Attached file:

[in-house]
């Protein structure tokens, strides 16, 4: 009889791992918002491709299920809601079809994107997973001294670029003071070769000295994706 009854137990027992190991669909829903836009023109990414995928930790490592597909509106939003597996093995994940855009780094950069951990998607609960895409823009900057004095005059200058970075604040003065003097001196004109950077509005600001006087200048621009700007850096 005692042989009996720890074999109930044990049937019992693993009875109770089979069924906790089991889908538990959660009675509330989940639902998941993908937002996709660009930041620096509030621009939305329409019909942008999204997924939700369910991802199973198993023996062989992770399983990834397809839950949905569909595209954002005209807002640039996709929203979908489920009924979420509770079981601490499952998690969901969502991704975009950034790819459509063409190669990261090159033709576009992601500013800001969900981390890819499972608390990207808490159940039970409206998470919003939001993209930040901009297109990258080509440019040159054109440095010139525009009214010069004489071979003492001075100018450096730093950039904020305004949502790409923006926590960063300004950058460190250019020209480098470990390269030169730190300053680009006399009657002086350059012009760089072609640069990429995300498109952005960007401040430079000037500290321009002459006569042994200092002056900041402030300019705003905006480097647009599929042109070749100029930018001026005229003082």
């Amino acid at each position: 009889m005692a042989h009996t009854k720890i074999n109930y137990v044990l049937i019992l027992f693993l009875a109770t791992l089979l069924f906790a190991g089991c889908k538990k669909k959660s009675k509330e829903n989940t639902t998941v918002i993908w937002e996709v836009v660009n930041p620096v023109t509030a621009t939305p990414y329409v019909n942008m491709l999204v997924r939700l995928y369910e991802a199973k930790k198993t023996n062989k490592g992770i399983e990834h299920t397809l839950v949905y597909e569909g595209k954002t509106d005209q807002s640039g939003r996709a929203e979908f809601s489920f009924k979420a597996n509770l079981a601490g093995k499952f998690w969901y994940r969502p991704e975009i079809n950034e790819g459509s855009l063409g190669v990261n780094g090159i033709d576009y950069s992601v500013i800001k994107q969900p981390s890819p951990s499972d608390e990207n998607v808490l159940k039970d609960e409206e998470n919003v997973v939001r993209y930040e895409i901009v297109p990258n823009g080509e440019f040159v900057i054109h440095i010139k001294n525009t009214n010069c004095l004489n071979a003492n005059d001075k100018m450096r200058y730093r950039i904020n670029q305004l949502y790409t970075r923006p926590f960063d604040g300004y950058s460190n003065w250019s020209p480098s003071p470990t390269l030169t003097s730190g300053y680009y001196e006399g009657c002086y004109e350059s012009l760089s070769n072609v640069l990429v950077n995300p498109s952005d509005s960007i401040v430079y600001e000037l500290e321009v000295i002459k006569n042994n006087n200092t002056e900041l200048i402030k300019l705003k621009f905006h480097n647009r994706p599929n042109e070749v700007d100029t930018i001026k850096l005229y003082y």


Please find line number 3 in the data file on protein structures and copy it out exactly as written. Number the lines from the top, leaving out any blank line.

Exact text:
């Amino acid at each position: 009889m005692a042989h009996t009854k720890i074999n109930y137990v044990l049937i019992l027992f693993l009875a109770t791992l089979l069924f906790a190991g089991c889908k538990k669909k959660s009675k509330e829903n989940t639902t998941v918002i993908w937002e996709v836009v660009n930041p620096v023109t509030a621009t939305p990414y329409v019909n942008m491709l999204v997924r939700l995928y369910e991802a199973k930790k198993t023996n062989k490592g992770i399983e990834h299920t397809l839950v949905y597909e569909g595209k954002t509106d005209q807002s640039g939003r996709a929203e979908f809601s489920f009924k979420a597996n509770l079981a601490g093995k499952f998690w969901y994940r969502p991704e975009i079809n950034e790819g459509s855009l063409g190669v990261n780094g090159i033709d576009y950069s992601v500013i800001k994107q969900p981390s890819p951990s499972d608390e990207n998607v808490l159940k039970d609960e409206e998470n919003v997973v939001r993209y930040e895409i901009v297109p990258n823009g080509e440019f040159v900057i054109h440095i010139k001294n525009t009214n010069c004095l004489n071979a003492n005059d001075k100018m450096r200058y730093r950039i904020n670029q305004l949502y790409t970075r923006p926590f960063d604040g300004y950058s460190n003065w250019s020209p480098s003071p470990t390269l030169t003097s730190g300053y680009y001196e006399g009657c002086y004109e350059s012009l760089s070769n072609v640069l990429v950077n995300p498109s952005d509005s960007i401040v430079y600001e000037l500290e321009v000295i002459k006569n042994n006087n200092t002056e900041l200048i402030k300019l705003k621009f905006h480097n647009r994706p599929n042109e070749v700007d100029t930018i001026k850096l005229y003082y």